Data: ukip didn’t do great; Labour did Ok; Coalition did badly. Punditry: UKIP UKIP UKIP FARAGE FARAGE NIGEL GRINNING NEXT TO TWO MEN IN POLO SHIRTS UKIP UKIP DISASTER FOR FLAILING MILIBAND LABOUR DESTROYED UKIP UKIP UKIP NIGEL NIGEL UKIP NIGEL NIGEL WITH A PINT AND A FAG NIGEL GRINNING NIGEL HAPPY NIGEL WIN NIGEL WELL DONE NIGEL.
Data: England will probably get through the group stages in the World Cup; beat probably Ivory Coast in round of 32; lose to Spain in the quarters. Punditry: SUAREZ SUAREZ BALOTELLI I’VE HEARD OF THEM SUAREZ BALOTELLI HODGSON BALOTELLI SUAREZ SUAREZ SUAREZ SUAREZ HODGSON.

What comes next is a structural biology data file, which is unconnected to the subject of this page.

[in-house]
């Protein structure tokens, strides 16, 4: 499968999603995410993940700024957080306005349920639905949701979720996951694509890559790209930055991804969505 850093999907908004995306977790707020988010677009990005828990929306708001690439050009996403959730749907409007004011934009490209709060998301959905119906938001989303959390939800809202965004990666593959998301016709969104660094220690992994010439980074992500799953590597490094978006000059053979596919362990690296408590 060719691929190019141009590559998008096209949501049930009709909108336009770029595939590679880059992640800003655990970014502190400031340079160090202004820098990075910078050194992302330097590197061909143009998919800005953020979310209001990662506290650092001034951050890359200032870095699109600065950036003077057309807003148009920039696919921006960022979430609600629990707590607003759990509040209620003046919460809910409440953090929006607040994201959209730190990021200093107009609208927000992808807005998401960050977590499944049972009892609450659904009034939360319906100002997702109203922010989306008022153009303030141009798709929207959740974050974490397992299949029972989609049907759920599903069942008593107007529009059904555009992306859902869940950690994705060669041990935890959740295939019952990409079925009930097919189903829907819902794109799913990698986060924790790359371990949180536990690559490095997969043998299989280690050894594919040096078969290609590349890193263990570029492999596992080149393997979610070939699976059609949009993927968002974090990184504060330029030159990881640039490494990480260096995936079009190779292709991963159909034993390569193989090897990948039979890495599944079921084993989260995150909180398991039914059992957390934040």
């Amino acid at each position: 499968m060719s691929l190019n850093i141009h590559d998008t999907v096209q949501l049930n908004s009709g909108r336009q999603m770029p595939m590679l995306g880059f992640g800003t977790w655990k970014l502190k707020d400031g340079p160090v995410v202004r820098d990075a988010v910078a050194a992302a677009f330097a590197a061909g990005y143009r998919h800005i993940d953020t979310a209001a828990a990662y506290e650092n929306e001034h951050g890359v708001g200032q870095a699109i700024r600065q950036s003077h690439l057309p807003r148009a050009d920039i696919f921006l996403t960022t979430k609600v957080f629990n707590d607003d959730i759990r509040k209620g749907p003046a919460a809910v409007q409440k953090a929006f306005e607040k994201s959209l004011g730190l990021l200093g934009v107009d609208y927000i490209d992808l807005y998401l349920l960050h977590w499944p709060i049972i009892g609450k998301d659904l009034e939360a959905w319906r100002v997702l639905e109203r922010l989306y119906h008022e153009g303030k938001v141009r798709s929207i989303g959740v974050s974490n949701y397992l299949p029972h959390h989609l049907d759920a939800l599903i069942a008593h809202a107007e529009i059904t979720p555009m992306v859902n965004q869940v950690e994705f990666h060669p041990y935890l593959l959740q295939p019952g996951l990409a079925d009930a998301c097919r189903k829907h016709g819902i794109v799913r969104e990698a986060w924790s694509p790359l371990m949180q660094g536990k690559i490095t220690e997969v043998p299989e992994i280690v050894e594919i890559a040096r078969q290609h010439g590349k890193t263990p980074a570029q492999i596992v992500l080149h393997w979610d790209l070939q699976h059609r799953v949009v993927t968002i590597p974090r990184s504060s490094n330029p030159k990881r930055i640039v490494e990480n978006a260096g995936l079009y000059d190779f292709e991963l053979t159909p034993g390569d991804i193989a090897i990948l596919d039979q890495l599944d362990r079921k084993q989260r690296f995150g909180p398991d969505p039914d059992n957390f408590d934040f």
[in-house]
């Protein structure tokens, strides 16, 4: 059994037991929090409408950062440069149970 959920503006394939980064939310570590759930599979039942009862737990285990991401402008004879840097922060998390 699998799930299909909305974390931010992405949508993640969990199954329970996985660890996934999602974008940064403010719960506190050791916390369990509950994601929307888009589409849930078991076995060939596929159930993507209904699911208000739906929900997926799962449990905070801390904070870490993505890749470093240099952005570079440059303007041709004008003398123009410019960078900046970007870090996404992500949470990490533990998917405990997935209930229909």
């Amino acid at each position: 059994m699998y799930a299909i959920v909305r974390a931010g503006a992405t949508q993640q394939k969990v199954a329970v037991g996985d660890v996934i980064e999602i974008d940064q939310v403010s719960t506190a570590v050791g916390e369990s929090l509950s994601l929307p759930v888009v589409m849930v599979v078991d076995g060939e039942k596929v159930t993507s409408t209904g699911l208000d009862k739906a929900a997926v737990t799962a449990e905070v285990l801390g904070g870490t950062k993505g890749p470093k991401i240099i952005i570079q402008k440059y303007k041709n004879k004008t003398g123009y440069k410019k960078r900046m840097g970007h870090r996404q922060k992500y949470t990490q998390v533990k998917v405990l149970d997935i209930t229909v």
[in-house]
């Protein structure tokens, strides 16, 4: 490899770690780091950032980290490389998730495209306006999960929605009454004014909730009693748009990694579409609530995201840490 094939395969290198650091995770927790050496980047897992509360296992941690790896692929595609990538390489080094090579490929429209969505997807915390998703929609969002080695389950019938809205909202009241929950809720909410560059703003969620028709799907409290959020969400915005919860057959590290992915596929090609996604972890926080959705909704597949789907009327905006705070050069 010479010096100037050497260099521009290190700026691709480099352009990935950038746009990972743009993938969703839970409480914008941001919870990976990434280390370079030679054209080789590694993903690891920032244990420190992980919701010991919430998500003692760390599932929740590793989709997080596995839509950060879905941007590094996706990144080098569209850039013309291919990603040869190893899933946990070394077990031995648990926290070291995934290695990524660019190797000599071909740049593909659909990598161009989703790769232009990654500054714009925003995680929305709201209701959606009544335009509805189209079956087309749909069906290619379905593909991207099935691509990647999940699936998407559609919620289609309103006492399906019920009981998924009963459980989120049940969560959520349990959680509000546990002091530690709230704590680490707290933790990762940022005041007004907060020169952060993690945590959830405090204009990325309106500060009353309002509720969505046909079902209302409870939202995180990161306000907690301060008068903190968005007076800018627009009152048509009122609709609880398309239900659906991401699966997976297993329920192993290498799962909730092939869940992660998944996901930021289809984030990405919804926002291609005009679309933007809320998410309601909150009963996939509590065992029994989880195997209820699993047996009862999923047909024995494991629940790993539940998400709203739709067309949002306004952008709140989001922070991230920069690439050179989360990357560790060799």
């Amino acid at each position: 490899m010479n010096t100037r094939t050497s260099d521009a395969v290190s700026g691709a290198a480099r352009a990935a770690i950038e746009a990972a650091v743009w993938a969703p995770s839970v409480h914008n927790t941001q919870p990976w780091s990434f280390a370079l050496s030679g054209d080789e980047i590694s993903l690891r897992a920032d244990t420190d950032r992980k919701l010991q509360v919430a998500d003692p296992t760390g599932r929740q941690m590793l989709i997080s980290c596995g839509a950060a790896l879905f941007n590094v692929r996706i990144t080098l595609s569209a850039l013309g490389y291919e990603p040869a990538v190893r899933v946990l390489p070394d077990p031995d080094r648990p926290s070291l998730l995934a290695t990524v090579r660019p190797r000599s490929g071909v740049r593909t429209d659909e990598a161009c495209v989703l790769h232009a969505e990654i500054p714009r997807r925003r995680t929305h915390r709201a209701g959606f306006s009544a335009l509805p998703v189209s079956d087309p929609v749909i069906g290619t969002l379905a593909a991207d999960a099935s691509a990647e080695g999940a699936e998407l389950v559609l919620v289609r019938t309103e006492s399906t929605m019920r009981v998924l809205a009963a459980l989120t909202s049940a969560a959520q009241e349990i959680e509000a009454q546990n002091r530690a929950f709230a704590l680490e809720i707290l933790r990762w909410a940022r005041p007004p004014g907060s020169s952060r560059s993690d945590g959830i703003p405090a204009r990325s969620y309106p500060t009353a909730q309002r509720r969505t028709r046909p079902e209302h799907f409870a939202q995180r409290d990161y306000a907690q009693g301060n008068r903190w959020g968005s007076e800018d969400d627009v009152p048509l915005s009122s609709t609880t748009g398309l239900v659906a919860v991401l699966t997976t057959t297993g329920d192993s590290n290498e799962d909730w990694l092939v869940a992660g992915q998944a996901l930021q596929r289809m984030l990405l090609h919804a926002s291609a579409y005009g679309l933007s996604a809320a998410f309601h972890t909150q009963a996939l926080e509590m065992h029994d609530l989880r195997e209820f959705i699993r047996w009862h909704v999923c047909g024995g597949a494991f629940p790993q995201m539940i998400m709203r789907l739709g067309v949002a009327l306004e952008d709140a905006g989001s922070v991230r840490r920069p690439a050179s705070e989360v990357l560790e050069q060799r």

Punditry and data don’t really talk to each other enough. I don’t know if they should, but they don’t. As someone with a passing interest in both I’d like a bit of both. But I seem to read a lot more punditry than I do data. Punditry seems louder and seems to be given more volume, more importance, more predominance. Journalists interview pundits – usually other journalists – first, then might ask statisticians afterwards. But punditry is LOUD. It’s uncomplicated. It’s one big story at a time. It’s “a good tale” and “the strong line”.
Of course my view of punditry is just the sort of unanalytical punditry I’m complaining about. I’m using the very techniques I’m decrying to make a point and being far too simplistic about it. But that’s all I’ve got. I’m just one person with a phone. I’m not a major news organisation and I don’t have the resources to do anything else. But… But shouldn’t they have the ambition to do better…? No…?